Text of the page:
G-8 commitment to global health lauded by UN agencies

9 July 2008 –

Two United Nations agencies have welcomed commitments made by the leaders of the Group of Eight (G-8) industrialized nations regarding global health, voicing hope that their pledges will boost care for the world’s most vulnerable.

The UN Population Fund (UNFPA) today voiced its appreciation for the renewed support expressed by the G-8 for the Millennium Development Goals (MDGs), the eight anti-poverty targets with a 2015 deadline, particularly the ones pertaining to maternal and reproductive health.

“We strongly welcome this new show of concern by leaders of the world’s richest nations for the lives of poor women around the world,” said the agency’s Executive Director, Thoraya Ahmed Obaid. “I have no doubt that this provides millions of women with a new source of optimism, and with a very clear signal that the world has not forgotten them.”

G-8 leaders, in a statement issued today on African development, said that country-led plans centering on maternal, newborn and child health are crucial for achieving the MDGs on child mortality and maternal health.

At the meeting in Toyako, Japan, which wrapped up today, Secretary-General Ban Ki-moon underscored the need for a sharpened focus on maternal health since it is the “slowest-moving target of all the MDGs.” He noted that $10 billion would guarantee basic coverage for maternal, newborn and children’s health.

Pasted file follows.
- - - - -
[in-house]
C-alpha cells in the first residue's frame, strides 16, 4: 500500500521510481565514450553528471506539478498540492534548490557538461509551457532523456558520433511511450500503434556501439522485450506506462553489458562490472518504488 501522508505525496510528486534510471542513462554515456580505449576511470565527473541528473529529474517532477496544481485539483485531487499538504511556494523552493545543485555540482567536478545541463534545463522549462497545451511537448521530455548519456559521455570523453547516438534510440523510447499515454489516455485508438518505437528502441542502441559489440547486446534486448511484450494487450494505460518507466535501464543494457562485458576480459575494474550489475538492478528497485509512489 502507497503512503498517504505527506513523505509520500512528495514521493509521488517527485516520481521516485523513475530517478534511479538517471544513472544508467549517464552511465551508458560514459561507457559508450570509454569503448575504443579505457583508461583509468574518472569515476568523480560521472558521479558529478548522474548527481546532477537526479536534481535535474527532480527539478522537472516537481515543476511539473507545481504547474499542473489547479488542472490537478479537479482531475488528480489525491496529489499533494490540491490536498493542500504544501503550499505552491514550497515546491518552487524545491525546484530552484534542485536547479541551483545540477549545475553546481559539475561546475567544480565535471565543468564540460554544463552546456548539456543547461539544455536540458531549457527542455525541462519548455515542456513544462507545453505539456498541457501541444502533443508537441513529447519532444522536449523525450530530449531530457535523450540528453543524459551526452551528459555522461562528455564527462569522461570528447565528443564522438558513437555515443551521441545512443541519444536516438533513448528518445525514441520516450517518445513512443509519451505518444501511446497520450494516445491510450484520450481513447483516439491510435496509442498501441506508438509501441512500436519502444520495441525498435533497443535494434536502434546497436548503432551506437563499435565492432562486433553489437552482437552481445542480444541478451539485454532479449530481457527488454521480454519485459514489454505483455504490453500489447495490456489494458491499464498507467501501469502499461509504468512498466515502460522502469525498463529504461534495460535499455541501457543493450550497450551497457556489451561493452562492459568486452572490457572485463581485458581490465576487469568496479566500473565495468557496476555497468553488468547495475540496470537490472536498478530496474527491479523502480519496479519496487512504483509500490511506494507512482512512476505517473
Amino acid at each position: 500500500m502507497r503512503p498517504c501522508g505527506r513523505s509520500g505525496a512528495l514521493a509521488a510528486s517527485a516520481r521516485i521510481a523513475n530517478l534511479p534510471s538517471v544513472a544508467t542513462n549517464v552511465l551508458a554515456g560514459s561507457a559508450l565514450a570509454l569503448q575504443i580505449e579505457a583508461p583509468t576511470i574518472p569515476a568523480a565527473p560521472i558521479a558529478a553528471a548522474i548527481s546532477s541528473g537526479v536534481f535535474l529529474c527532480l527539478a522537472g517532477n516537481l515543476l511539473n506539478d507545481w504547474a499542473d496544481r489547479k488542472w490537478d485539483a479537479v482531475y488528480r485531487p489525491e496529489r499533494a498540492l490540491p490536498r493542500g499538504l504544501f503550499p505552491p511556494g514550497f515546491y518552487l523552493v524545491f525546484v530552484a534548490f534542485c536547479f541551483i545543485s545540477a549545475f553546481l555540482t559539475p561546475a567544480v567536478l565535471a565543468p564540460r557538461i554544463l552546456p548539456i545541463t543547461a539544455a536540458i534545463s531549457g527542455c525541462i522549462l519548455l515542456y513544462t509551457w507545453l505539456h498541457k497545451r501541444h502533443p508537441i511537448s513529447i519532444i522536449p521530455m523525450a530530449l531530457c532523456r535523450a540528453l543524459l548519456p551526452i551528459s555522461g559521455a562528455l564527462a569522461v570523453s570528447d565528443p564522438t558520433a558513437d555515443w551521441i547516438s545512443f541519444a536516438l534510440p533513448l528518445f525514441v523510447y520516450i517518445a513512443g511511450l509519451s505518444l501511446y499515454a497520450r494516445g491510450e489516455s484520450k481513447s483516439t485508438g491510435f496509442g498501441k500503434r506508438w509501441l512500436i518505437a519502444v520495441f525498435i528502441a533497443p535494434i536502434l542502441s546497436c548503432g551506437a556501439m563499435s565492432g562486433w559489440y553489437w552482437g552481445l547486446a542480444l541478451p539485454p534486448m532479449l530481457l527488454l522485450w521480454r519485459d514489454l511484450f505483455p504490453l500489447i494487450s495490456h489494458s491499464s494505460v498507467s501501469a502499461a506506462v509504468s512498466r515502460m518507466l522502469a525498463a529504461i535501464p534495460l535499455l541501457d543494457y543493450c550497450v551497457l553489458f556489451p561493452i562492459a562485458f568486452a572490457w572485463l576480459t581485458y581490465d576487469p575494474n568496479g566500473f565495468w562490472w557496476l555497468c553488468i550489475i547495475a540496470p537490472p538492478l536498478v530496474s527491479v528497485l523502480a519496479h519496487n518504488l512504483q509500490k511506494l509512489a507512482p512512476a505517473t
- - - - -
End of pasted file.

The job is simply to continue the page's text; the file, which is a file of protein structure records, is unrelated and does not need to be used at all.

UNFPA voiced hope that the G-8 commitment will spur increased investment in health to curb the millions of preventable deaths of women and children annually.

“It would cost the world less than two-and-a-half-day’s worth of military spending to save the lives of 6 million mothers, newborns and children every year,” said Ms. Obaid. “We urge G-8 leaders to translate their commitment into stepped up funding, and to lead by example through their commitment to save and protect lives.”

The UN World Health Organization (WHO) said the G-8 heads have taken an “important step” to alleviate the suffering of, and improve care for, the most vulnerable.

“Many noble commitments have been made over the last decade to support health. And now G-8 nations are saying they will ensure an accounting of those promises every year,” said WHO Director-General Margaret Chan. “This is commendable.”


News Tracker: past stories on this issue

Health of African women should be priority, UN says

Related Stories





In-depth Interviews